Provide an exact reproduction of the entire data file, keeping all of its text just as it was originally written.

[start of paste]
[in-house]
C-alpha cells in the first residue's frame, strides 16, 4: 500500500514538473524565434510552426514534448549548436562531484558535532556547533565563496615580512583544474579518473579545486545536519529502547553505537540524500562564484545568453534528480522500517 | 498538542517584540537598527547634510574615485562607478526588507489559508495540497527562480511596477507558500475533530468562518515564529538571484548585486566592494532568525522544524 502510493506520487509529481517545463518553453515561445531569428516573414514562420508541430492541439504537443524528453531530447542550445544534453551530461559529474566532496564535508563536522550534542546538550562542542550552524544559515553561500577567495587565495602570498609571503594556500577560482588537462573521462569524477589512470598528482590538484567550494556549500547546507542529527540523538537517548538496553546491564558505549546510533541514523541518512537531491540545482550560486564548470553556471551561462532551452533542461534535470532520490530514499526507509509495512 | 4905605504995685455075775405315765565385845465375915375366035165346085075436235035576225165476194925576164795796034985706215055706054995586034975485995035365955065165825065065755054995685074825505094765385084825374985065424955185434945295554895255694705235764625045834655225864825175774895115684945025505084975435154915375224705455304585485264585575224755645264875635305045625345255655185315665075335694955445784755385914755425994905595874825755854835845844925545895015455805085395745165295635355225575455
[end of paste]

[in-house]
C-alpha cells in the first residue's frame, strides 16, 4: 500500500514538473524565434510552426514534448549548436562531484558535532556547533565563496615580512583544474579518473579545486545536519529502547553505537540524500562564484545568453534528480522500517 | 498538542517584540537598527547634510574615485562607478526588507489559508495540497527562480511596477507558500475533530468562518515564529538571484548585486566592494532568525522544524 502510493506520487509529481517545463518553453515561445531569428516573414514562420508541430492541439504537443524528453531530447542550445544534453551530461559529474566532496564535508563536522550534542546538550562542542550552524544559515553561500577567495587565495602570498609571503594556500577560482588537462573521462569524477589512470598528482590538484567550494556549500547546507542529527540523538537517548538496553546491564558505549546510533541514523541518512537531491540545482550560486564548470553556471551561462532551452533542461534535470532520490530514499526507509509495512 | 4905605504995685455075775405315765565385845465375915375366035165346085075436235035576225165476194925576164795796034985706215055706054995586034975485995035365955065165825065065755054995685074825505094765385084825374985065424955185434945295554895255694705235764625045834655225864825175774895115684945025505084975435154915375224705455304585485264585575224755645264875635305045625345255655185315665075335694955445784755385914755425994905595874825755854835845844925545895015455805085395745165295635355225575455